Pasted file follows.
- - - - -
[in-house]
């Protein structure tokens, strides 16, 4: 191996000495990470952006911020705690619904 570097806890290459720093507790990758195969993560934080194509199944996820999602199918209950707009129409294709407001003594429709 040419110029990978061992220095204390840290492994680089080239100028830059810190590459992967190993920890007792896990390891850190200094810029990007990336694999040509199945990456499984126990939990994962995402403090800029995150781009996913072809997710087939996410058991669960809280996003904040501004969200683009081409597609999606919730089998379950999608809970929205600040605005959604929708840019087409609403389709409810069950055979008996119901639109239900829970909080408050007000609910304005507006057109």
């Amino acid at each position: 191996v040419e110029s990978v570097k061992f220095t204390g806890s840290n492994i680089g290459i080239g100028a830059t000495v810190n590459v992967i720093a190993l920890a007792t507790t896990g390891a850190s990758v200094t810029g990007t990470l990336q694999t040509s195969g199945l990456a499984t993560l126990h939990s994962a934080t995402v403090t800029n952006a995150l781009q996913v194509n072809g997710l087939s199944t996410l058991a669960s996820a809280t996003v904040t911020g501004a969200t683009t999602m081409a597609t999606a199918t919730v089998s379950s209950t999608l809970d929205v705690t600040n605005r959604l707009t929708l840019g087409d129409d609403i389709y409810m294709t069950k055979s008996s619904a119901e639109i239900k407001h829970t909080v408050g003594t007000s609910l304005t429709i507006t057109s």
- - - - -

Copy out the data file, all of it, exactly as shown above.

[in-house]
């Protein structure tokens, strides 16, 4: 191996000495990470952006911020705690619904 570097806890290459720093507790990758195969993560934080194509199944996820999602199918209950707009129409294709407001003594429709 040419110029990978061992220095204390840290492994680089080239100028830059810190590459992967190993920890007792896990390891850190200094810029990007990336694999040509199945990456499984126990939990994962995402403090800029995150781009996913072809997710087939996410058991669960809280996003904040501004969200683009081409597609999606919730089998379950999608809970929205600040605005959604929708840019087409609403389709409810069950055979008996119901639109239900829970909080408050007000609910304005507006057109």
């Amino acid at each position: 191996v040419e110029s990978v570097k061992f220095t204390g806890s840290n492994i680089g290459i080239g100028a830059t000495v810190n590459v992967i720093a190993l920890a007792t507790t896990g390891a850190s990758v200094t810029g990007t990470l990336q694999t040509s195969g199945l990456a499984t993560l126990h939990s994962a934080t995402v403090t800029n952006a995150l781009q996913v194509n072809g997710l087939s199944t996410l058991a669960s996820a809280t996003v904040t911020g501004a969200t683009t999602m081409a597609t999606a199918t919730v089998s379950s209950t999608l809970d929205v705690t600040n605005r959604l707009t929708l840019g087409d129409d609403i389709y409810m294709t069950k055979s008996s619904a119901e639109i239900k407001h829970t909080v408050g003594t007000s609910l304005t429709i507006t057109s």